It's Okay.



I decided today that I wanted to sit down and write a blog post. And then I logged on to blogger and noticed they had new themes.

So, instead of starting to write, I designed a new header, sank my old theme into the internet graveyard, tried a new theme, and here we are.

It's a bit messy, but that's okay.

Right now, I'm thankful to be here and writing--to feel that click-click, pause, think, click-click, delete, delete, think, click-click, pause rhythm again. I've missed it.

I'm going to channel a bit of the Nicole from 2010--back when everyday blogging was the thing and not an internet dinosaur. I'm going to simply write about my day.

Today would not go on my top 100 days of Motherhood. It would definitely land on the bottom somewhere. If it were a contest, I'm not even sure it would get a "good participation" award. It included an older child that is become more of a person-person (you know, when they reach that age when they want to do actual things by their actual selves and know how actually express themselves) whose actions seemed to light up every button on my "motherboard" of annoyance. They were beeping and blinking: stop touching that, what are you doing, that's disgusting, stop throwing light sabers at me, stop grabbing your brother by his diaper, stop pushing the water dispenser without a cup, stop throwing that ball on the ceiling, just stop.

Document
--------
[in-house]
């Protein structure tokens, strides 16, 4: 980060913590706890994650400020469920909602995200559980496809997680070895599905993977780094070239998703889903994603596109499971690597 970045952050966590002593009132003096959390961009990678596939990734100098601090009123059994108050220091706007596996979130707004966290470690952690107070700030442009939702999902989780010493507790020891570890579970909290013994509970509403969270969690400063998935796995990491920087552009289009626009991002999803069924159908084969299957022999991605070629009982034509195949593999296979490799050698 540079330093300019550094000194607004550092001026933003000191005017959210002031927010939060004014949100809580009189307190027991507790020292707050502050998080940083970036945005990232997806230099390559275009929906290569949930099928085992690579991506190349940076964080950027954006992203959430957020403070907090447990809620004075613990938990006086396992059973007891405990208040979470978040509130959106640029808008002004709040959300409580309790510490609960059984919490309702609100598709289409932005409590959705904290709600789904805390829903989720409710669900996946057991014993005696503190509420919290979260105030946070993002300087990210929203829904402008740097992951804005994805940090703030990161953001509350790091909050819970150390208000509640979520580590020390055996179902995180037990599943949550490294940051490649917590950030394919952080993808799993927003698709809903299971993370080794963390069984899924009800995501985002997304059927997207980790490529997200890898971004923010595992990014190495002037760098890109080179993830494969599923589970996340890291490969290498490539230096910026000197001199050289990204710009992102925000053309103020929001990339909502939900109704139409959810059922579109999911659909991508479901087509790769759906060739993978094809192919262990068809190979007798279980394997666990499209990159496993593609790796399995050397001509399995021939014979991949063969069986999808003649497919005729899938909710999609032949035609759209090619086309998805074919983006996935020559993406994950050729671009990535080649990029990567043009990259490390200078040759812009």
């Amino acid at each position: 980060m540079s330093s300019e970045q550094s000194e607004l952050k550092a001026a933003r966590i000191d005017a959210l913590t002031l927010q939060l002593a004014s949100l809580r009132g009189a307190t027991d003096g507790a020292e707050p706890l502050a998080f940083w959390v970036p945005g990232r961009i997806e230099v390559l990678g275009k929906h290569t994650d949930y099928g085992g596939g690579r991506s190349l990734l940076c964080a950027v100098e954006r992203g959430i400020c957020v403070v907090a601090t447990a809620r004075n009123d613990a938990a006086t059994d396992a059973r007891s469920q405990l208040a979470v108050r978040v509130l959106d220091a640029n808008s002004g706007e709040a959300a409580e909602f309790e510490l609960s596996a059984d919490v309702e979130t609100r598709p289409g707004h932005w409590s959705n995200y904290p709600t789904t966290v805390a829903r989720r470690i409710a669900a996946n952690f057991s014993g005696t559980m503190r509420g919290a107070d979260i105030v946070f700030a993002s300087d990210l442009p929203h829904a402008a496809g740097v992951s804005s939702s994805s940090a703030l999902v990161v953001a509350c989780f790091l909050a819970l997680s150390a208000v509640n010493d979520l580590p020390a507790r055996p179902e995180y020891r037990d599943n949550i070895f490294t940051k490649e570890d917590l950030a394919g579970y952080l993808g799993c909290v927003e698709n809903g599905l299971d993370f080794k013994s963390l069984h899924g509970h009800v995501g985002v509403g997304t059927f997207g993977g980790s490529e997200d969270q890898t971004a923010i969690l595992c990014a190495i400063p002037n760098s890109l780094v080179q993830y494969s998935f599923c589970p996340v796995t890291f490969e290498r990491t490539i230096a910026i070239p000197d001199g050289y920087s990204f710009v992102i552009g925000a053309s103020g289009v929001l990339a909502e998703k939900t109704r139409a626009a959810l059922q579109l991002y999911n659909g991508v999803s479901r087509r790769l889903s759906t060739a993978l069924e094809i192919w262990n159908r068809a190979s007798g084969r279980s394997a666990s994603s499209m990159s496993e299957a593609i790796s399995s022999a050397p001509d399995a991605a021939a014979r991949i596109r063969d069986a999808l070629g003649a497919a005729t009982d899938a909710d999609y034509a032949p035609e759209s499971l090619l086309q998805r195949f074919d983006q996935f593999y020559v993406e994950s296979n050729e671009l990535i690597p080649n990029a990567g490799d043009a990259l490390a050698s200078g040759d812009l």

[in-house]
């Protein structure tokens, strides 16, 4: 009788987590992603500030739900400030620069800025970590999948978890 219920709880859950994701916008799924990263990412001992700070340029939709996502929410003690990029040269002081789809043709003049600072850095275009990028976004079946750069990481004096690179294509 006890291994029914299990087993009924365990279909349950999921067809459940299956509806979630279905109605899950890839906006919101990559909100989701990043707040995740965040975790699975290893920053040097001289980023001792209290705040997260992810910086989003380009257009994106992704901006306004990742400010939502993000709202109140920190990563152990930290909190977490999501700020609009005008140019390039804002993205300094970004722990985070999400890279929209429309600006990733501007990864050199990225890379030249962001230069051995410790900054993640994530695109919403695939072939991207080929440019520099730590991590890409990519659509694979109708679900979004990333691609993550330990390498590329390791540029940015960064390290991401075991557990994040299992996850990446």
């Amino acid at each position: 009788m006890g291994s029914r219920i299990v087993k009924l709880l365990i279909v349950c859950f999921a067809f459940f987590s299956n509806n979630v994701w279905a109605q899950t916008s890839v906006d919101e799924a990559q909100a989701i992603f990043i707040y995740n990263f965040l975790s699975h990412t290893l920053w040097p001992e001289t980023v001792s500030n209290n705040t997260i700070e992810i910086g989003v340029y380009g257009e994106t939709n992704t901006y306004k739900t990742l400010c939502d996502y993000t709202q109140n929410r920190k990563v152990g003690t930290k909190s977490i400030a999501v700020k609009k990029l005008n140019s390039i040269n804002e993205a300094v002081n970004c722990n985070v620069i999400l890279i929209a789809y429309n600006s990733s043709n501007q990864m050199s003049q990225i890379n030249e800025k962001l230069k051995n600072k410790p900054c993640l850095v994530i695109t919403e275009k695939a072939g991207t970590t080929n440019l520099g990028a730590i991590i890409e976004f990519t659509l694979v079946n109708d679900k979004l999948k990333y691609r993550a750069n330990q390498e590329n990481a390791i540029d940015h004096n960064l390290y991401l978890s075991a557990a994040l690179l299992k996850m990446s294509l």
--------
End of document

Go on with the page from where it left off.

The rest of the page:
Stop. Please.

Stop.

My younger child received several severe eye rolls from a certain mature adult because his level of dramatics was at an all-time record. There was lots of plunking down and crying for no reason, throwing objects on the floor, and body slamming into his very nice, although frustrated, mother.

In my finest moment, I locked myself in the bathroom for a few moments to recover a small fraction of my sanity while also telling my almost four-year-old to go away. True story.

Today, I felt like a remote control car that is running out of battery power. It starts up and feels a little out of control, and then it jolts, stops, spins its wheels, grips the ground, and then slams into a door--over and over again.


I felt disconnected--like a mom on auto-pilot. I met the needs, but I didn't meet the eyes. All day, I was in a funk and sat in it. Instead of trying a new direction, I just kept hitting the wall--over and over again.

It's tempting for me to sit here at the end of the day, drinking a cup of homemade hot chocolate (because isn't chocolate the big fix for a bad day?), and replay every negative and unproductive thing I said or did today. It's easy to do that. It's easy to tell myself a lie that will only keep me zipping around in circles: you're a failure. 

But the truth is this: although today was not my best day, I'm not failure. And despite the fact that I chose to wallow in ungratefulness and annoyance, God is a God of forgiveness and newness. And my boys--well, they are the best gifts.

Tomorrow, there will be one hundred fresh moments to take our day a different direction. And when I do hit that wall (because I will), I will ask God to give me eyes to see another way--to see this motherhood gig with joy-eyes.


Because, even on the hardest and challenging of days, I wouldn't trade it for the world.

Although, I do wish I had magic happy attitude and obedience dust ;)



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Comments

  1. I can so relate to this post! I've had many days like that myself.

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